#FromtheArchives: Before Title IX, rural Iowa was a 'utopia' for girls in sports
In 1970, 20% of all girls playing high school sports in the United States were from Iowa!
Hi, friends! Happy Final Four day. In just a few hours on ESPN, we’ll get to watch Virginia Tech and LSU, followed by South Carolina and Iowa, face off for a spot in the national championship game, which will be played in Dallas, Texas and aired on ABC this Sunday afternoon.
I’m going to focus in on just one of those teams today: Iowa, which is back in the Final Four for the first time in 30 years, when the legendary C. Vivian Stringer coached them to the biggest stage in the sport.
Now, this is not another Caitlin Clark Coronation piece. Rather, I want to talk about the significance the state of Iowa has to the history of girls’ and women’s basketball, and sports in general.
First of all, if you’re not familiar with the history of six-on-six basketball in Iowa, I highly recommend that you check out this playlist with excerpts from a PBS documentary on the sport. There’s also this great ESPN article about six-on-six basketball that features Iowa associate head coach Jan Jensen, whose grandmother was a six-on-six star.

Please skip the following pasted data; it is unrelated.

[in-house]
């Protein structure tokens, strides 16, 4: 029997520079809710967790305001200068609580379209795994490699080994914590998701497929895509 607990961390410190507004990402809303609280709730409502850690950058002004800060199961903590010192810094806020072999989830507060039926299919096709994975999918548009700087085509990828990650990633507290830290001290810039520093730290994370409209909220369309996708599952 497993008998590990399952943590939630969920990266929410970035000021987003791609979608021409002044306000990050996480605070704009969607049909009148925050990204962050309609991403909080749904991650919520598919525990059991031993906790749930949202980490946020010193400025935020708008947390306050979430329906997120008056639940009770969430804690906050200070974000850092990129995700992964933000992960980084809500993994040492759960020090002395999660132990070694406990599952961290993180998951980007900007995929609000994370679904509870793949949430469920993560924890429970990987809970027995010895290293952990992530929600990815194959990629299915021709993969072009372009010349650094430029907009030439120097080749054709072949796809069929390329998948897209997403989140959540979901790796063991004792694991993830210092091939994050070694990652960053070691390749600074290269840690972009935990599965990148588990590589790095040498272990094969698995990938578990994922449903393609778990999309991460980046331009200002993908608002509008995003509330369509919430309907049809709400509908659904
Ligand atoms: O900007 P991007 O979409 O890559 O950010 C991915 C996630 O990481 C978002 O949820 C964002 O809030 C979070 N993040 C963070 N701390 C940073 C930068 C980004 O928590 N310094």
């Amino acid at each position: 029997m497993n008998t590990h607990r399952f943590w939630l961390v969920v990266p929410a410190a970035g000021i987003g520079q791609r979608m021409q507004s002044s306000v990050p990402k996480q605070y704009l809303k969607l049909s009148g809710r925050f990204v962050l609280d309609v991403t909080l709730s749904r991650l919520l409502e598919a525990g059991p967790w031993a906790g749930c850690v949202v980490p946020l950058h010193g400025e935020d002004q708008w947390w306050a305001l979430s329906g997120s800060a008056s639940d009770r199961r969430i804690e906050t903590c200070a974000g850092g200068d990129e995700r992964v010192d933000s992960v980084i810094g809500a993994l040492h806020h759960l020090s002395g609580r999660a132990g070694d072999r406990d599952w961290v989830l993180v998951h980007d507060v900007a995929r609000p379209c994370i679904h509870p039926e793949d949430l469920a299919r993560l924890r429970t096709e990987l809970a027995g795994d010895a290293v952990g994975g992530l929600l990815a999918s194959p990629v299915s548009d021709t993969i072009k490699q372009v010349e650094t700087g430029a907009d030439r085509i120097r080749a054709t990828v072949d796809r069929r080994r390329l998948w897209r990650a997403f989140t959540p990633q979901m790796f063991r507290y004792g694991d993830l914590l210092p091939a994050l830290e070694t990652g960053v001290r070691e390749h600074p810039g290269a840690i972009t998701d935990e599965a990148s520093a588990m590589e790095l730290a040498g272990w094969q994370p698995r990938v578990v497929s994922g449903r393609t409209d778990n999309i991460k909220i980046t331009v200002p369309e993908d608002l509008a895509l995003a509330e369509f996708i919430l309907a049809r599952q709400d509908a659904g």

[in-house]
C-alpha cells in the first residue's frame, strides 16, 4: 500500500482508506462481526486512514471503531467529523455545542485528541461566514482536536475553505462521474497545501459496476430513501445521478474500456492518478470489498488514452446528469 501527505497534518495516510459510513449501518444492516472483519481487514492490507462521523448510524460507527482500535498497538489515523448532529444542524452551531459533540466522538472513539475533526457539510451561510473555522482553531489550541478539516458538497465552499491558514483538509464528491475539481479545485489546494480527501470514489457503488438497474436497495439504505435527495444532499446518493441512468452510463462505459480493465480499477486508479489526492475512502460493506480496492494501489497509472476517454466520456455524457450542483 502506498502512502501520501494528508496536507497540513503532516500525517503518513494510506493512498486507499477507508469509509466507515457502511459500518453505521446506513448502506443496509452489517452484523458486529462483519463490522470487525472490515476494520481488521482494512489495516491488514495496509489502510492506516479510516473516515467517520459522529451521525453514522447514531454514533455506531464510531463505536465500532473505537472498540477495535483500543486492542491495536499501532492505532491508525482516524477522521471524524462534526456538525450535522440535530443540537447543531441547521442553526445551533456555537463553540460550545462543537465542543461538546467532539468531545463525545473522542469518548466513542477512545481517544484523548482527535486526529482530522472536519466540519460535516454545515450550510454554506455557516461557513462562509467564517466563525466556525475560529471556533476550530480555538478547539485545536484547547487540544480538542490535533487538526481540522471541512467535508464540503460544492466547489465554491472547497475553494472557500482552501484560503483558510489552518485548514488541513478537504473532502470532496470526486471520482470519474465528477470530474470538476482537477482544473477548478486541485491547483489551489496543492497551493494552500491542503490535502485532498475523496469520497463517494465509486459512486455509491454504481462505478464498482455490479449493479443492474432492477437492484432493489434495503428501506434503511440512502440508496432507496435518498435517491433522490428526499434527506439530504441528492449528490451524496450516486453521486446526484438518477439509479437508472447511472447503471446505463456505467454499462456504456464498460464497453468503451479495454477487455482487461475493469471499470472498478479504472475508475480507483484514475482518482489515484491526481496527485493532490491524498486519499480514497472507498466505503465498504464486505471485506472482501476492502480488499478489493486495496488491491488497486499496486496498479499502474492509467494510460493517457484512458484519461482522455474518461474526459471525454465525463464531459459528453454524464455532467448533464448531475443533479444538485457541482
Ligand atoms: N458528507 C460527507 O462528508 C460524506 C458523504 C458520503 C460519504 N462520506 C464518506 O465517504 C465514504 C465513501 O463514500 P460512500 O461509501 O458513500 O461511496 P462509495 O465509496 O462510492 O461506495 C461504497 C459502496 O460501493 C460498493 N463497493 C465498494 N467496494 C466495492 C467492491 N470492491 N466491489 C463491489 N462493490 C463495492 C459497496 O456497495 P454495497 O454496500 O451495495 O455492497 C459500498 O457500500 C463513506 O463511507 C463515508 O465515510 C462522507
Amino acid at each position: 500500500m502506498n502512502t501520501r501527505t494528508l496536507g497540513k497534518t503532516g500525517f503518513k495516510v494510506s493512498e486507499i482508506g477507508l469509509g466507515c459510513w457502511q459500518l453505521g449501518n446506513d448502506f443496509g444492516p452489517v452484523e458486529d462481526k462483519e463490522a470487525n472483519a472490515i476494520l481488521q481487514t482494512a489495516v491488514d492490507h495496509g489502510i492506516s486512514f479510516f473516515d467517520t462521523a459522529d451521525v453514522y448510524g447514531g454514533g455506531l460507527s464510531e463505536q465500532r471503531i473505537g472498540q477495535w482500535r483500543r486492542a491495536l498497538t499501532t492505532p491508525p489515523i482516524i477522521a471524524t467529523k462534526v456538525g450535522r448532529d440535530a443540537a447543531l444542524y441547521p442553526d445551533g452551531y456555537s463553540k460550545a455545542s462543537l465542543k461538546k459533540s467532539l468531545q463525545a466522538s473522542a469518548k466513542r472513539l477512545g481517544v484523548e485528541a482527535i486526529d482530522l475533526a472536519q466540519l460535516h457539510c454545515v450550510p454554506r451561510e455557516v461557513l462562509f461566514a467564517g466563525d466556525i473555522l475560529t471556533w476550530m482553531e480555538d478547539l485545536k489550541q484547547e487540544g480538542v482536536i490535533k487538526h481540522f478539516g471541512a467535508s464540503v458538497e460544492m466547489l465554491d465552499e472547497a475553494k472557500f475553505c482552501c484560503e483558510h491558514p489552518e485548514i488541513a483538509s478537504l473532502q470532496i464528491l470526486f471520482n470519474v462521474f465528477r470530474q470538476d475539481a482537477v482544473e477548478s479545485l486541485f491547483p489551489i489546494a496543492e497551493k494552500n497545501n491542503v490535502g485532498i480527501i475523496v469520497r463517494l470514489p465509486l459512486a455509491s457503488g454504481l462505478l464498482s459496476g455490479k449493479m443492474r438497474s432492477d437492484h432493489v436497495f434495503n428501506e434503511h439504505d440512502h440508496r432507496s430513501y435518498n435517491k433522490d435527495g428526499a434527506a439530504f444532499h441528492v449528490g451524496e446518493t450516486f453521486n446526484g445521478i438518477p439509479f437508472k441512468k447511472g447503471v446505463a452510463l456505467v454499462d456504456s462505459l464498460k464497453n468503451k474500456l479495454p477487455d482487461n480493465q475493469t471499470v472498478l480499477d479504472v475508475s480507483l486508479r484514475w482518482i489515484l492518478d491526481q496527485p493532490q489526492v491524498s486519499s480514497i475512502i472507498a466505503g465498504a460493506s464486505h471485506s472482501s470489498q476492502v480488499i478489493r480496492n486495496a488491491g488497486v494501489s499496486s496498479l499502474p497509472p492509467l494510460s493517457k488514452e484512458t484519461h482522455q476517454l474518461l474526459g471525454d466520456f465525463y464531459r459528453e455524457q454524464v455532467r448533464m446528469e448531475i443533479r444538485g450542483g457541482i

Per that ESPN article and the National Endowment for the Humanities, in 1970, 20% of all girls playing high school sports in the United States were from Iowa. That is remarkable.
It also brings us to the main crux of this newsletter, which is how that statistic came to be!
We’re going to be looking at an excerpt from a three-part series on women in sports published in Sports Illustrated by Bil Gilbert and Nancy Williamson in the spring of 1972 entitled, “Women are getting a raw deal.” I broke down the first article of that series back in December, and if you missed it, I highly recommend that you take a moment to check out that newsletter right now.
In honor of Iowa’s Final Four berth, I want to hone in on the latter half of the second article, which gives examples of cities and states all over the country that are providing next-to-zero resources, at best, to girls and women in sports.
But then Gilbert and Williamson contrast this with rural Iowa, which “surprisingly enough” offers “conclusive proof of the viability and rewards of female athletic equality.”
What follows was, to me, an absolutely FASCINATING dive into how Iowa made this happen. I had heard bits and pieces of this over the years, but loved reading about it in one place.
Here are the stats from the article, with the emphasis mine:
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